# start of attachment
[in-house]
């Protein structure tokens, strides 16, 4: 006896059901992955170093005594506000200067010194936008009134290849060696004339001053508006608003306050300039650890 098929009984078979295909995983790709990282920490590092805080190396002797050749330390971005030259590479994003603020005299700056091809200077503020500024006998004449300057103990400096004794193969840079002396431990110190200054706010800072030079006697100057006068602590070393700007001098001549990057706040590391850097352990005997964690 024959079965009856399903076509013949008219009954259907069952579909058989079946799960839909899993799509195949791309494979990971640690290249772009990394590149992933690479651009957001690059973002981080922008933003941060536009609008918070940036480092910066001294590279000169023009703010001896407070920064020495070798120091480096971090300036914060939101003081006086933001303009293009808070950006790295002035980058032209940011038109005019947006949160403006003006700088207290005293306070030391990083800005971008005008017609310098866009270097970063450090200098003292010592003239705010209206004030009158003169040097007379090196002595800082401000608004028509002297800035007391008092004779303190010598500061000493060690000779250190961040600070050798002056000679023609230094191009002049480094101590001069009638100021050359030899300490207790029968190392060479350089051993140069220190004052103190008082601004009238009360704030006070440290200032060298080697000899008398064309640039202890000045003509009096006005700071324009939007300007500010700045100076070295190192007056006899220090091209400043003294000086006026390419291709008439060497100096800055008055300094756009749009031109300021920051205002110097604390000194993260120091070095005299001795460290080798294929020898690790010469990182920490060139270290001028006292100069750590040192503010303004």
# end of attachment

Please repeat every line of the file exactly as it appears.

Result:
[in-house]
């Protein structure tokens, strides 16, 4: 006896059901992955170093005594506000200067010194936008009134290849060696004339001053508006608003306050300039650890 098929009984078979295909995983790709990282920490590092805080190396002797050749330390971005030259590479994003603020005299700056091809200077503020500024006998004449300057103990400096004794193969840079002396431990110190200054706010800072030079006697100057006068602590070393700007001098001549990057706040590391850097352990005997964690 024959079965009856399903076509013949008219009954259907069952579909058989079946799960839909899993799509195949791309494979990971640690290249772009990394590149992933690479651009957001690059973002981080922008933003941060536009609008918070940036480092910066001294590279000169023009703010001896407070920064020495070798120091480096971090300036914060939101003081006086933001303009293009808070950006790295002035980058032209940011038109005019947006949160403006003006700088207290005293306070030391990083800005971008005008017609310098866009270097970063450090200098003292010592003239705010209206004030009158003169040097007379090196002595800082401000608004028509002297800035007391008092004779303190010598500061000493060690000779250190961040600070050798002056000679023609230094191009002049480094101590001069009638100021050359030899300490207790029968190392060479350089051993140069220190004052103190008082601004009238009360704030006070440290200032060298080697000899008398064309640039202890000045003509009096006005700071324009939007300007500010700045100076070295190192007056006899220090091209400043003294000086006026390419291709008439060497100096800055008055300094756009749009031109300021920051205002110097604390000194993260120091070095005299001795460290080798294929020898690790010469990182920490060139270290001028006292100069750590040192503010303004």